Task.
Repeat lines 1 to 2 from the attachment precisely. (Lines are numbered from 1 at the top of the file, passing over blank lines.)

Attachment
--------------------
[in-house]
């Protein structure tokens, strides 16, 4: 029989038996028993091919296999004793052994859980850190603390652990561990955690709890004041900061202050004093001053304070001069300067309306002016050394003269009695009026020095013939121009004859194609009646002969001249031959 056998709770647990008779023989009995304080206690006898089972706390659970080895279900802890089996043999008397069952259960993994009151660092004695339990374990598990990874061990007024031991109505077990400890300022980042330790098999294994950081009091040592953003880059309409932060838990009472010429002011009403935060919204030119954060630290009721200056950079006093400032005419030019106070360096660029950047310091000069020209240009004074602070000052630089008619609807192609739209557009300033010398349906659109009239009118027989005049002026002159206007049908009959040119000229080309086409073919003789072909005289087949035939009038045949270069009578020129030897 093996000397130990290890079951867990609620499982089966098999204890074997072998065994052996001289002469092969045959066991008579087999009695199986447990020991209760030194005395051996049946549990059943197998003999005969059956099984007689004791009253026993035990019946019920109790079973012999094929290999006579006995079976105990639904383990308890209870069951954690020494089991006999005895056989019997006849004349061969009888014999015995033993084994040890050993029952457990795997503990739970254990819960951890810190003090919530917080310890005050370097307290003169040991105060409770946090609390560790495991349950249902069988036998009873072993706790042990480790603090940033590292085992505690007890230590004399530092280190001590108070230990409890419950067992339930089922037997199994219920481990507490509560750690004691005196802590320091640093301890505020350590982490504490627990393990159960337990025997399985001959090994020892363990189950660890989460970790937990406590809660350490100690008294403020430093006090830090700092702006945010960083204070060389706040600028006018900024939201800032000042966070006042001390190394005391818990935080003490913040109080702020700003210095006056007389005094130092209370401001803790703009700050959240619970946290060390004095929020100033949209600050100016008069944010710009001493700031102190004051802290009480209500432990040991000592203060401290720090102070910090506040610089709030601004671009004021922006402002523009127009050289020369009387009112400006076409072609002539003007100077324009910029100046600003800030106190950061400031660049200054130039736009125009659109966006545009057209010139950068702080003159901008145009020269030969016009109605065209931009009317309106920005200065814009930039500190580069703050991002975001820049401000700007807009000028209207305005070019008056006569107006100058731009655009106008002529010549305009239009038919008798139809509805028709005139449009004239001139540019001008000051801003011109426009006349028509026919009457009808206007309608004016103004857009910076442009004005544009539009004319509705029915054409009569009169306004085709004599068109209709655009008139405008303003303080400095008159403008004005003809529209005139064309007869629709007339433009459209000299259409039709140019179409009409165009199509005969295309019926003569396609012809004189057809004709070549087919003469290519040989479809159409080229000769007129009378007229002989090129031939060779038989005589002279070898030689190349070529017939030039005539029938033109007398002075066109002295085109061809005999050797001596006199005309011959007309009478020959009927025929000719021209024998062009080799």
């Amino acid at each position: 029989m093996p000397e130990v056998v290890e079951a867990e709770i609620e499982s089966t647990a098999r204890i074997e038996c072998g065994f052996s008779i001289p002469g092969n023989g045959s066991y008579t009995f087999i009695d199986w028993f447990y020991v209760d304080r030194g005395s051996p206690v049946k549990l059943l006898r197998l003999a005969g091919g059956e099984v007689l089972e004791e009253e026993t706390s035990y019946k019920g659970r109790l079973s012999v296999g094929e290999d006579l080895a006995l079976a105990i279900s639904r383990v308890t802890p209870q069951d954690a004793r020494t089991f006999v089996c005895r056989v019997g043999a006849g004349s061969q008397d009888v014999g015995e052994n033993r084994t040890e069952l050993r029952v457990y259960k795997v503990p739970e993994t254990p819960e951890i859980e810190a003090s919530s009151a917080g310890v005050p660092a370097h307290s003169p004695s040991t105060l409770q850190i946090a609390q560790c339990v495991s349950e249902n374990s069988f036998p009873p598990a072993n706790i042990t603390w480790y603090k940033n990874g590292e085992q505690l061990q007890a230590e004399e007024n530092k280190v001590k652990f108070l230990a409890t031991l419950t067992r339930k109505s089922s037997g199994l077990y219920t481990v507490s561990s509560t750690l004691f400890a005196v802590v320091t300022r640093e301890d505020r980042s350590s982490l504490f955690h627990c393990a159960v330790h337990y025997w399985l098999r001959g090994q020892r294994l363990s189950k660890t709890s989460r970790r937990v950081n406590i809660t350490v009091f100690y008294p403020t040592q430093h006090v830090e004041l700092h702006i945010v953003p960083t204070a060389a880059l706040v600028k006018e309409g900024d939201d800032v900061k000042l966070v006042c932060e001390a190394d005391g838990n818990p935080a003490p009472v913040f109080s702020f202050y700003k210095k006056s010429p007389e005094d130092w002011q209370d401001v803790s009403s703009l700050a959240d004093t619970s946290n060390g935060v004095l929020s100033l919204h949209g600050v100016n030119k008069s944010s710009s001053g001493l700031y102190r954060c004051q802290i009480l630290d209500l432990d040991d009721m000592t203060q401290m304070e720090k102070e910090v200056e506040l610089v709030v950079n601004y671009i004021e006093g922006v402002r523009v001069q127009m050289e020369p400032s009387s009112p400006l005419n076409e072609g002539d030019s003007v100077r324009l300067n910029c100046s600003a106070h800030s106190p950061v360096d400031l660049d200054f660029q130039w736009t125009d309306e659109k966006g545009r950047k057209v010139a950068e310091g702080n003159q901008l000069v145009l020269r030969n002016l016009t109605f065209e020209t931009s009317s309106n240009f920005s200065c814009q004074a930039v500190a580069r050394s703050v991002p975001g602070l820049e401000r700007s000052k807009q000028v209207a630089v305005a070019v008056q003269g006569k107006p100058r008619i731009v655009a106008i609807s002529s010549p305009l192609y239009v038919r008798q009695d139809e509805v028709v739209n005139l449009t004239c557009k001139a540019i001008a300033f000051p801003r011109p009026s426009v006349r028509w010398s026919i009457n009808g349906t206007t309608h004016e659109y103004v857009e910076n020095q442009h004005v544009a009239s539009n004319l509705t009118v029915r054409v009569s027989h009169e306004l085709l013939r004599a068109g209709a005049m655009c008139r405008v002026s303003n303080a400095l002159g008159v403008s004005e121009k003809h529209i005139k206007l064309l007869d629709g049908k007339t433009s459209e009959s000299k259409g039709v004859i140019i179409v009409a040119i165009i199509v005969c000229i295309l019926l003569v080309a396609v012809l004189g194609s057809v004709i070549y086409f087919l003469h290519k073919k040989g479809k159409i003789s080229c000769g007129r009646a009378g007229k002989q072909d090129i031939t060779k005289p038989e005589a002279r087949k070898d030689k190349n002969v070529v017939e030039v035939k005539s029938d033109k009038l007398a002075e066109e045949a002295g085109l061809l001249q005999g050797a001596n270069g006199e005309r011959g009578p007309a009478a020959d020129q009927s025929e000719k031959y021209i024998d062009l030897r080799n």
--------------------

[in-house]
């Protein structure tokens, strides 16, 4: 029989038996028993091919296999004793052994859980850190603390652990561990955690709890004041900061202050004093001053304070001069300067309306002016050394003269009695009026020095013939121009004859194609009646002969001249031959 056998709770647990008779023989009995304080206690006898089972706390659970080895279900802890089996043999008397069952259960993994009151660092004695339990374990598990990874061990007024031991109505077990400890300022980042330790098999294994950081009091040592953003880059309409932060838990009472010429002011009403935060919204030119954060630290009721200056950079006093400032005419030019106070360096660029950047310091000069020209240009004074602070000052630089008619609807192609739209557009300033010398349906659109009239009118027989005049002026002159206007049908009959040119000229080309086409073919003789072909005289087949035939009038045949270069009578020129030897 093996000397130990290890079951867990609620499982089966098999204890074997072998065994052996001289002469092969045959066991008579087999009695199986447990020991209760030194005395051996049946549990059943197998003999005969059956099984007689004791009253026993035990019946019920109790079973012999094929290999006579006995079976105990639904383990308890209870069951954690020494089991006999005895056989019997006849004349061969009888014999015995033993084994040890050993029952457990795997503990739970254990819960951890810190003090919530917080310890005050370097307290003169040991105060409770946090609390560790495991349950249902069988036998009873072993706790042990480790603090940033590292085992505690007890230590004399530092280190001590108070230990409890419950067992339930089922037997199994219920481990507490509560750690004691005196802590320091640093301890505020350590982490504490627990393990159960337990025997399985001959090994020892363990189950660890989460970790937990406590809660350490100690008294403020430093006090830090700092702006945010960083204070060389706040600028006018900024939201800032000042966070006042001390190394005391818990935080003490913040109080702020700003210095006056007389005094130092209370401001803790703009700050959240619970946290060390004095929020100033949209600050100016008069944010710009001493700031102190004051802290009480209500432990040991000592203060401290720090102070910090506040610089709030601004671009004021922006402002523009127009050289020369009387009112400006076409072609002539003007100077324009910029100046600003800030106190950061400031660049200054130039736009125009659109966006545009057209010139950068702080003159901008145009020269030969016009109605065209931009009317309106920005200065814009930039500190580069703050991002975001820049401000700007807009000028209207305005070019008056006569107006100058731009655009106008002529010549305009239009038919008798139809509805028709005139449009004239001139540019001008000051801003011109426009006349028509026919009457009808206007309608004016103004857009910076442009004005544009539009004319509705029915054409009569009169306004085709004599068109209709655009008139405008303003303080400095008159403008004005003809529209005139064309007869629709007339433009459209000299259409039709140019179409009409165009199509005969295309019926003569396609012809004189057809004709070549087919003469290519040989479809159409080229000769007129009378007229002989090129031939060779038989005589002279070898030689190349070529017939030039005539029938033109007398002075066109002295085109061809005999050797001596006199005309011959007309009478020959009927025929000719021209024998062009080799």